Submit to the Fed – or else

By:
Euromoney Skew, Sid Verma
Published on:

Investors risk once again missing out on a rally by snapping up perceived safe assets, even amid monetary stimulus from the Fed. This time quantitative easing is taking place against the backdrop of rising asset prices, a fillip to the bulls, say Barclays Capital analysts.

Amid epic monetary expansion in the G7, which continues to depress yields on investment-grade assets, sell-side analysts are redoubling their calls for investors to move down the risk curve – both on the basis of economic fundamentals and technicals.

First, for a sense of how yields have collapsed, real returns on investment-grade industrial bonds are now in firmly negative territory, boosting the relative value of high-beta assets.



The US Federal Reserve’s open-ended quantitative-easing (QE) commitment intensifies the strategy of using asset price movements to reflate the real economy. However, this new round of QE is qualitatively different than the first two rounds, since it also coincides with a cyclical upturn in asset prices, which should further engender bullish sentiment, say Barclays Capital analysts:


“To be sure, US growth indicators have been soft of late, but we see this as short-term noise around a basically stable, if modest, expansion trend. The recent signs of a turn in housing – both in activity levels and prices – are potentially important. The improvement in activity will help offset the deterioration in exports due to weakness abroad. More importantly, however, the continuing fallout from the collapse in house prices is correctly perceived as the key restraint on growth and risk to ongoing expansion. A convincing upturn in housing will thus reassure investors that the expansion is sustainable, further undermining the rationale for caution."

A US fiscal-cliff crisis will be averted, the analysts reckon:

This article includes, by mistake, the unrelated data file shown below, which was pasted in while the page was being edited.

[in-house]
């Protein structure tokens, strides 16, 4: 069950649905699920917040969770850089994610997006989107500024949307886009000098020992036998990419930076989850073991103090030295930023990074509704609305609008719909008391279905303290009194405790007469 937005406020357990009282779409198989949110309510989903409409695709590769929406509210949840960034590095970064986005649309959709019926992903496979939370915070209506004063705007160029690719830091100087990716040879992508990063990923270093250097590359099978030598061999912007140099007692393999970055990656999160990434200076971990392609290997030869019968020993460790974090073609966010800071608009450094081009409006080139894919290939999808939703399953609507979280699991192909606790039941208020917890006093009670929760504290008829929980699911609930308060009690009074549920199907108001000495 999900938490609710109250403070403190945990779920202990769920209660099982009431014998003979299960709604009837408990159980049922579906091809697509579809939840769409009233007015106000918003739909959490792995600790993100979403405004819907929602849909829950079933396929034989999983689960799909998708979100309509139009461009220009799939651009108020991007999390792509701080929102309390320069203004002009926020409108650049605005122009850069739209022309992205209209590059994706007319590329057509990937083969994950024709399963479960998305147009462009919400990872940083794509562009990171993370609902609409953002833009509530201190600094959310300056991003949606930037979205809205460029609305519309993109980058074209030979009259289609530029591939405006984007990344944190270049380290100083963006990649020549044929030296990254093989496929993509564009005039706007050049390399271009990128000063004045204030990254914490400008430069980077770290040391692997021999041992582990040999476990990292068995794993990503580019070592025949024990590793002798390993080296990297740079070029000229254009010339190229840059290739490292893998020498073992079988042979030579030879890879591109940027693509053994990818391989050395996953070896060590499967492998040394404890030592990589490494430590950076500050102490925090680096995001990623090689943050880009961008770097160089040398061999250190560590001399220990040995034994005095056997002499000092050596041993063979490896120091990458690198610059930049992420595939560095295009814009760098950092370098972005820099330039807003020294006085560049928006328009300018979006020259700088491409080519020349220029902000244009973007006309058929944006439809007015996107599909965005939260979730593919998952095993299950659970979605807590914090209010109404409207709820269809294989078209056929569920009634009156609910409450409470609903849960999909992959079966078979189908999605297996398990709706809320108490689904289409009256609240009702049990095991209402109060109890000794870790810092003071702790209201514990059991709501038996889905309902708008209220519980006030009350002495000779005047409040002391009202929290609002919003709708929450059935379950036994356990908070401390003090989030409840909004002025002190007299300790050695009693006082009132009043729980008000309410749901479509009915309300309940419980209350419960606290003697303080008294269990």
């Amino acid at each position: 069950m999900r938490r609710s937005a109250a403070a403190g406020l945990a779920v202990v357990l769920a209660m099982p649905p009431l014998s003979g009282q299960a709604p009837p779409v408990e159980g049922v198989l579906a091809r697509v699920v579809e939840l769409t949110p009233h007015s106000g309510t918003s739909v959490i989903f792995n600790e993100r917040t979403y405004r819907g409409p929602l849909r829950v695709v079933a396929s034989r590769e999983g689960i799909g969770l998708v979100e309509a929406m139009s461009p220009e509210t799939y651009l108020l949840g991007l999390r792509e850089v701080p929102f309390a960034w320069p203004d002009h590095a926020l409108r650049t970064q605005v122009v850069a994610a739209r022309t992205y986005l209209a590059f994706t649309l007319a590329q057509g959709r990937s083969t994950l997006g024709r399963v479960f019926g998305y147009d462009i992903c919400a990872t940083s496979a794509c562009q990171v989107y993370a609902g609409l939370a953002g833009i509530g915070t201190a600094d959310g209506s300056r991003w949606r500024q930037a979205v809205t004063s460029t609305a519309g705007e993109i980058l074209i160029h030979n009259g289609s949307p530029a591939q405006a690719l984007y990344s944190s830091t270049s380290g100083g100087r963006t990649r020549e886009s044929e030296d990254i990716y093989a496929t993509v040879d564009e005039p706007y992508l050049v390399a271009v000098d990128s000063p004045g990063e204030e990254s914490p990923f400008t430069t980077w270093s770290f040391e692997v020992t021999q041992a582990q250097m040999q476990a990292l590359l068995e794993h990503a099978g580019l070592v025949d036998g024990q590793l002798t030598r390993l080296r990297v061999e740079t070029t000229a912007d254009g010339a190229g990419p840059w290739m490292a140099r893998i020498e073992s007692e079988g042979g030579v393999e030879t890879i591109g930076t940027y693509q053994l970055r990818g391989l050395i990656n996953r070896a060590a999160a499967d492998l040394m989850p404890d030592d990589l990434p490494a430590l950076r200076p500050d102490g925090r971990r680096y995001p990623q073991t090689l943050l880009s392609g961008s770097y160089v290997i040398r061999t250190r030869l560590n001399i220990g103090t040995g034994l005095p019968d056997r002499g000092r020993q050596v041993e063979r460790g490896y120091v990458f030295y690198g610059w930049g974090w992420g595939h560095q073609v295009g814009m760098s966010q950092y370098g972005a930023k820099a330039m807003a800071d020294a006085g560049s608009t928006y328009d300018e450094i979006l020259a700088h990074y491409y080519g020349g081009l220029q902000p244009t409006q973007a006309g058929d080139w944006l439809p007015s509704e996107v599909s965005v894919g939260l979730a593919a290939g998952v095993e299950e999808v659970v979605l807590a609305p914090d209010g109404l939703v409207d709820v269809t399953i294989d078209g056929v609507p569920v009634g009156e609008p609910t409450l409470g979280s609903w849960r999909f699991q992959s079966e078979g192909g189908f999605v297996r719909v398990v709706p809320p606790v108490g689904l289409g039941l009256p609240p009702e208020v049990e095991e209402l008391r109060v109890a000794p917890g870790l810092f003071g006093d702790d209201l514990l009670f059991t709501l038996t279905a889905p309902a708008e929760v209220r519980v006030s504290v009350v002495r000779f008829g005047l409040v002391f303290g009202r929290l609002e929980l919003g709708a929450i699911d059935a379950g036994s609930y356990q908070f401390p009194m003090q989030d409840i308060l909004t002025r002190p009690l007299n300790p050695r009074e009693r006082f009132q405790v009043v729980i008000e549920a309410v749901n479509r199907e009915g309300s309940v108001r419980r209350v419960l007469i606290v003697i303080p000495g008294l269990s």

“With a presidential election coming up in less than two months and the so-called “fiscal cliff” – consisting of a combination of tax increases and spending cuts amounting to around 4% of GDP – due to hit the economy in early 2013, there are policy risks in the US as well. However, our base case is that neither of these events are likely to be “game-changers” for Q4, as far as financial markets are concerned: the policies of the elected president will take time to shape, and Congress is likely to manage to delay or avoid a majority of the currently scheduled fiscal tightening."

This will boost the current bull market, thanks to an upward shift in house prices and the central bank’s liquidity punch bowl:

“The Fed is acting when asset prices across the board are already rising (even including house prices), and in the case of stocks to new cyclical highs. This is reminiscent of what happened in the past two business cycles, and it highlights that asset price movements have become a key channel through which monetary policy impacts the economy. It started with Fed chairman [Alan] Greenspan’s shift away from monetary orthodoxy in the late 1990s (citing a “new economy”) which resulted in Fed easing into an economic and asset price boom. It happened again in the mid-2000s with the introduction of "unconventional" easing when the Fed fought a 6% unemployment rate with a promise of low rates "for an extended period". During both episodes, asset prices surged, supporting activity for a time, but eventually plunged more or less under their own weight, despite efforts by the Fed to limit the damage. While memories of the past two episodes may limit investor willingness to jump on the bandwagon again, the promise of sustained negative real financing costs and already upward trending asset prices will be tough to resist for a still generally under-exposed investor base, particularly if risks to sustained growth appear to be fading."

Overly bearish investors once again risk missing out on the rally by under-stating the impact of loose G7 policy, and the subsequent costs of holding perceived safe assets:

“During the current bull market, many investors have sought safe havens, fearing that the recovery was "fragile" and concerned about a repeat of 2008. The search for safety, however, reflected a misjudgement of the drivers of risk and return in the current environment and has turned out to be very costly (Figure 2). A modestly growing economy with the cyclically sensitive sectors at still-depressed levels is a relatively stable and safe, if not exciting, environment. When this is combined with a central bank committed to aggressively supporting growth through higher asset prices, it amounts to a very attractive environment for taking risk, as the performance of stocks and other risky assets since 2008 has demonstrated. But while the error thus far has been to overestimate near-term risks, a propensity to underestimate the risk of a sharp reversal in asset prices."

And the story in picture form:



With US GDP revised down from 1.7% to 1.3%, and the astonishing news on Thursday that bond- and money-market assets at $849 billion now eclipse Fidelity Investments' equity holdings, new money appears to be flowing into less risky assets amid global growth fears, despite Barclays' recommendation to add risk.